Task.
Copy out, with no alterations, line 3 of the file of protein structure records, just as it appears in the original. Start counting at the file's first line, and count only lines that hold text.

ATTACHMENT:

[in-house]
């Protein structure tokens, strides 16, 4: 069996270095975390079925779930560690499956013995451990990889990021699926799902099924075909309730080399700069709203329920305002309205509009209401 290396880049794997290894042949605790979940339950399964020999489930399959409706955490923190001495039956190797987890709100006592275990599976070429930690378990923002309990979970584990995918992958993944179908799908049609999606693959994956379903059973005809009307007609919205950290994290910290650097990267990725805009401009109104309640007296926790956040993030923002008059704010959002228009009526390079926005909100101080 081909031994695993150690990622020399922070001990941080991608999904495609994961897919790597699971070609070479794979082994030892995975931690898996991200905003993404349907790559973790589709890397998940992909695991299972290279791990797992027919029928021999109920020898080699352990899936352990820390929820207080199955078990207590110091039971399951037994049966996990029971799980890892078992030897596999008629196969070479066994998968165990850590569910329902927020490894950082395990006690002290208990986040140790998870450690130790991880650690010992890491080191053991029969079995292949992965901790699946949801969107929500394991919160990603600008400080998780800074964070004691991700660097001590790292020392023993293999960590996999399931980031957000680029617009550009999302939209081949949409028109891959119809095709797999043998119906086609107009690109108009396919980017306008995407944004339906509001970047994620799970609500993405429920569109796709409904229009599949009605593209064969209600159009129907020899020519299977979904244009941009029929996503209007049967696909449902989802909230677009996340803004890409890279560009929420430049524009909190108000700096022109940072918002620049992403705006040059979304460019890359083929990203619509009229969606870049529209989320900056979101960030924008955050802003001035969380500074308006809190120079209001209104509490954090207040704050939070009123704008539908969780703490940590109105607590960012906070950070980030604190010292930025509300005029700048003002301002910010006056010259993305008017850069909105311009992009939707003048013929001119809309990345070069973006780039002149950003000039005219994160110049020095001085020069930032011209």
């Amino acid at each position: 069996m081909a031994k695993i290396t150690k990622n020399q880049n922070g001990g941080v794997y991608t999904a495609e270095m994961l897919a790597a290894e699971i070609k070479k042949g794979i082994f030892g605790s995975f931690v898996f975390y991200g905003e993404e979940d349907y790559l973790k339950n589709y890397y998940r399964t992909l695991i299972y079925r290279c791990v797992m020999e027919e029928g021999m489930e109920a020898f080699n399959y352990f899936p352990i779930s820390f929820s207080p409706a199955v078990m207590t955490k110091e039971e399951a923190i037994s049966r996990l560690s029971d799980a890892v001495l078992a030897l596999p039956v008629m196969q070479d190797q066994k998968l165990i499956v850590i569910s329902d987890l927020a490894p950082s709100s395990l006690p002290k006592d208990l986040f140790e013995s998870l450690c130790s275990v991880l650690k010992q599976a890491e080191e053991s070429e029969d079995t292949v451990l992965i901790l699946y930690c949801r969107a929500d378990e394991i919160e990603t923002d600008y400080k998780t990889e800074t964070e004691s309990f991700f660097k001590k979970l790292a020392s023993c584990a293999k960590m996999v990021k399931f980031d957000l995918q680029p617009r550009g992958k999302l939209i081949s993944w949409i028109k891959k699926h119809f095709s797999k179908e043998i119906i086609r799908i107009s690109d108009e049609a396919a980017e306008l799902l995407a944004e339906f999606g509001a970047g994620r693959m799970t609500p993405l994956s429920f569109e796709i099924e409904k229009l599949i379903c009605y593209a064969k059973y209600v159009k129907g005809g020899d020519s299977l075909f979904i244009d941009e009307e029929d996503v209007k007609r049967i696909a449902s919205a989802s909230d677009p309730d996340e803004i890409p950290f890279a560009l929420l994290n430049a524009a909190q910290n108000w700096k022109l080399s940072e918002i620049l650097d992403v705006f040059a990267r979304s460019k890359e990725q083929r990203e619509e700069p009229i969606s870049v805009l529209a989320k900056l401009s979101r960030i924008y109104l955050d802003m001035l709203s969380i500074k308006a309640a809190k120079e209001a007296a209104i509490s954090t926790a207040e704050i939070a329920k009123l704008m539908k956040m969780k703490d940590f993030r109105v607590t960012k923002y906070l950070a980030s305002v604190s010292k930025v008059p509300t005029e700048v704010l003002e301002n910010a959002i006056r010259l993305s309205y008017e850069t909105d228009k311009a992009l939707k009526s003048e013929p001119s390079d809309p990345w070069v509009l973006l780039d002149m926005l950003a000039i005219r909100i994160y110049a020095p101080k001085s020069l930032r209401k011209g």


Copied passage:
């Amino acid at each position: 069996m081909a031994k695993i290396t150690k990622n020399q880049n922070g001990g941080v794997y991608t999904a495609e270095m994961l897919a790597a290894e699971i070609k070479k042949g794979i082994f030892g605790s995975f931690v898996f975390y991200g905003e993404e979940d349907y790559l973790k339950n589709y890397y998940r399964t992909l695991i299972y079925r290279c791990v797992m020999e027919e029928g021999m489930e109920a020898f080699n399959y352990f899936p352990i779930s820390f929820s207080p409706a199955v078990m207590t955490k110091e039971e399951a923190i037994s049966r996990l560690s029971d799980a890892v001495l078992a030897l596999p039956v008629m196969q070479d190797q066994k998968l165990i499956v850590i569910s329902d987890l927020a490894p950082s709100s395990l006690p002290k006592d208990l986040f140790e013995s998870l450690c130790s275990v991880l650690k010992q599976a890491e080191e053991s070429e029969d079995t292949v451990l992965i901790l699946y930690c949801r969107a929500d378990e394991i919160e990603t923002d600008y400080k998780t990889e800074t964070e004691s309990f991700f660097k001590k979970l790292a020392s023993c584990a293999k960590m996999v990021k399931f980031d957000l995918q680029p617009r550009g992958k999302l939209i081949s993944w949409i028109k891959k699926h119809f095709s797999k179908e043998i119906i086609r799908i107009s690109d108009e049609a396919a980017e306008l799902l995407a944004e339906f999606g509001a970047g994620r693959m799970t609500p993405l994956s429920f569109e796709i099924e409904k229009l599949i379903c009605y593209a064969k059973y209600v159009k129907g005809g020899d020519s299977l075909f979904i244009d941009e009307e029929d996503v209007k007609r049967i696909a449902s919205a989802s909230d677009p309730d996340e803004i890409p950290f890279a560009l929420l994290n430049a524009a909190q910290n108000w700096k022109l080399s940072e918002i620049l650097d992403v705006f040059a990267r979304s460019k890359e990725q083929r990203e619509e700069p009229i969606s870049v805009l529209a989320k900056l401009s979101r960030i924008y109104l955050d802003m001035l709203s969380i500074k308006a309640a809190k120079e209001a007296a209104i509490s954090t926790a207040e704050i939070a329920k009123l704008m539908k956040m969780k703490d940590f993030r109105v607590t960012k923002y906070l950070a980030s305002v604190s010292k930025v008059p509300t005029e700048v704010l003002e301002n910010a959002i006056r010259l993305s309205y008017e850069t909105d228009k311009a992009l939707k009526s003048e013929p001119s390079d809309p990345w070069v509009l973006l780039d002149m926005l950003a000039i005219r909100i994160y110049a020095p101080k001085s020069l930032r209401k011209g």